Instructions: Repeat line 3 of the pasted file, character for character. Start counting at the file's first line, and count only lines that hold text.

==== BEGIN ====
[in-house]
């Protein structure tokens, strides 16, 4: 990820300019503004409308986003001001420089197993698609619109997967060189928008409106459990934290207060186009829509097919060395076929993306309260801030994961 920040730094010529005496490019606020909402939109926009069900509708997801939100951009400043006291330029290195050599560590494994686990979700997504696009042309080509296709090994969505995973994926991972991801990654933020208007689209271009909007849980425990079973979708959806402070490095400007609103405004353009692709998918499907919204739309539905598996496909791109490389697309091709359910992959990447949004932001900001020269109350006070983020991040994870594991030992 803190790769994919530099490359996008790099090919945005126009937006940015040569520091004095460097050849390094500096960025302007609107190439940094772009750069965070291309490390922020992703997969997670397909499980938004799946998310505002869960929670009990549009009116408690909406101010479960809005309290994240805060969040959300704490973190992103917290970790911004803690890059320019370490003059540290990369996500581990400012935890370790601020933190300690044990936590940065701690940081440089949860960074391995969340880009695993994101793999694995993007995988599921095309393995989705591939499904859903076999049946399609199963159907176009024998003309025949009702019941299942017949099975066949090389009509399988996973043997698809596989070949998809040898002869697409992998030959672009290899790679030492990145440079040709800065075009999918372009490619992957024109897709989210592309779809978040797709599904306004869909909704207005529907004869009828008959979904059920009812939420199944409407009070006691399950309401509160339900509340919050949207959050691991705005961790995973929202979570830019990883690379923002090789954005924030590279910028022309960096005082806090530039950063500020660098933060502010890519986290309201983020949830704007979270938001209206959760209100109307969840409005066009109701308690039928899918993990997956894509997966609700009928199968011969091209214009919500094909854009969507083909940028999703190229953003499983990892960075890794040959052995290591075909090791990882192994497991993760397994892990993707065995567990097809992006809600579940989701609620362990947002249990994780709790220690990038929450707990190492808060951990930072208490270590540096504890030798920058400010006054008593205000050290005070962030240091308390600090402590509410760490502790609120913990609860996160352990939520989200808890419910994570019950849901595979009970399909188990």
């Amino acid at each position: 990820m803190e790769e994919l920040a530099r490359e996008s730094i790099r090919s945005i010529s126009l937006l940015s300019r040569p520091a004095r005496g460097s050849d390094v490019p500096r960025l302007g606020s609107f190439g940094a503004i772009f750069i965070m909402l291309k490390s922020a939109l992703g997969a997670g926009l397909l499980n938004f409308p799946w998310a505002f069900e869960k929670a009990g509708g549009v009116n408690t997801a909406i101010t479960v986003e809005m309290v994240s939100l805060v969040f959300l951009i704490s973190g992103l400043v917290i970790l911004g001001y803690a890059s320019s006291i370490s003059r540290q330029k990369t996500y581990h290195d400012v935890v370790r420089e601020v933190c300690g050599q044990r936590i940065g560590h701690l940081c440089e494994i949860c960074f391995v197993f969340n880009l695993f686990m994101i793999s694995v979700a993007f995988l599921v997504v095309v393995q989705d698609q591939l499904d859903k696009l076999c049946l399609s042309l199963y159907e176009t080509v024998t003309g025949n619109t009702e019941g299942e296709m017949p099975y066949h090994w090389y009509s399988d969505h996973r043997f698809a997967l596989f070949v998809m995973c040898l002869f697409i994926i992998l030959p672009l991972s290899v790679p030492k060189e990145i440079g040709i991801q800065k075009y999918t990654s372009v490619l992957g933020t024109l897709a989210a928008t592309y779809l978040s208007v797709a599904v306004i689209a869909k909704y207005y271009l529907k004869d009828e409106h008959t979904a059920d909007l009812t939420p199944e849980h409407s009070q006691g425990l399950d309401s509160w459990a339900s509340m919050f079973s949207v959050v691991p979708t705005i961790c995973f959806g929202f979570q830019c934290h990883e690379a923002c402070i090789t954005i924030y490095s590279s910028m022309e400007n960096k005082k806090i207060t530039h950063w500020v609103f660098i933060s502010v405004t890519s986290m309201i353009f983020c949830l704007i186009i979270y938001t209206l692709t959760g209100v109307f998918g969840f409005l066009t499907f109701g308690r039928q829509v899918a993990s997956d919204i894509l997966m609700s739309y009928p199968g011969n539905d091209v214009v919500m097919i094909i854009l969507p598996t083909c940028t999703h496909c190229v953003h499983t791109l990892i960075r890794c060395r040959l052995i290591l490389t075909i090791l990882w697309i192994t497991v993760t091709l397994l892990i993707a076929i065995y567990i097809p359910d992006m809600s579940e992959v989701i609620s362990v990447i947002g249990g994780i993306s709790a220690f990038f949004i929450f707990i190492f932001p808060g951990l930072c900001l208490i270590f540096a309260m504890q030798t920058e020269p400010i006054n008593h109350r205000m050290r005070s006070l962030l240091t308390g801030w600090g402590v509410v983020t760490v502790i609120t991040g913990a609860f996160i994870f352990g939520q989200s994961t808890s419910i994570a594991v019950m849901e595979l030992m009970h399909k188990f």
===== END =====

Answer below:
């Amino acid at each position: 990820m803190e790769e994919l920040a530099r490359e996008s730094i790099r090919s945005i010529s126009l937006l940015s300019r040569p520091a004095r005496g460097s050849d390094v490019p500096r960025l302007g606020s609107f190439g940094a503004i772009f750069i965070m909402l291309k490390s922020a939109l992703g997969a997670g926009l397909l499980n938004f409308p799946w998310a505002f069900e869960k929670a009990g509708g549009v009116n408690t997801a909406i101010t479960v986003e809005m309290v994240s939100l805060v969040f959300l951009i704490s973190g992103l400043v917290i970790l911004g001001y803690a890059s320019s006291i370490s003059r540290q330029k990369t996500y581990h290195d400012v935890v370790r420089e601020v933190c300690g050599q044990r936590i940065g560590h701690l940081c440089e494994i949860c960074f391995v197993f969340n880009l695993f686990m994101i793999s694995v979700a993007f995988l599921v997504v095309v393995q989705d698609q591939l499904d859903k696009l076999c049946l399609s042309l199963y159907e176009t080509v024998t003309g025949n619109t009702e019941g299942e296709m017949p099975y066949h090994w090389y009509s399988d969505h996973r043997f698809a997967l596989f070949v998809m995973c040898l002869f697409i994926i992998l030959p672009l991972s290899v790679p030492k060189e990145i440079g040709i991801q800065k075009y999918t990654s372009v490619l992957g933020t024109l897709a989210a928008t592309y779809l978040s208007v797709a599904v306004i689209a869909k909704y207005y271009l529907k004869d009828e409106h008959t979904a059920d909007l009812t939420p199944e849980h409407s009070q006691g425990l399950d309401s509160w459990a339900s509340m919050f079973s949207v959050v691991p979708t705005i961790c995973f959806g929202f979570q830019c934290h990883e690379a923002c402070i090789t954005i924030y490095s590279s910028m022309e400007n960096k005082k806090i207060t530039h950063w500020v609103f660098i933060s502010v405004t890519s986290m309201i353009f983020c949830l704007i186009i979270y938001t209206l692709t959760g209100v109307f998918g969840f409005l066009t499907f109701g308690r039928q829509v899918a993990s997956d919204i894509l997966m609700s739309y009928p199968g011969n539905d091209v214009v919500m097919i094909i854009l969507p598996t083909c940028t999703h496909c190229v953003h499983t791109l990892i960075r890794c060395r040959l052995i290591l490389t075909i090791l990882w697309i192994t497991v993760t091709l397994l892990i993707a076929i065995y567990i097809p359910d992006m809600s579940e992959v989701i609620s362990v990447i947002g249990g994780i993306s709790a220690f990038f949004i929450f707990i190492f932001p808060g951990l930072c900001l208490i270590f540096a309260m504890q030798t920058e020269p400010i006054n008593h109350r205000m050290r005070s006070l962030l240091t308390g801030w600090g402590v509410v983020t760490v502790i609120t991040g913990a609860f996160i994870f352990g939520q989200s994961t808890s419910i994570a594991v019950m849901e595979l030992m009970h399909k188990f």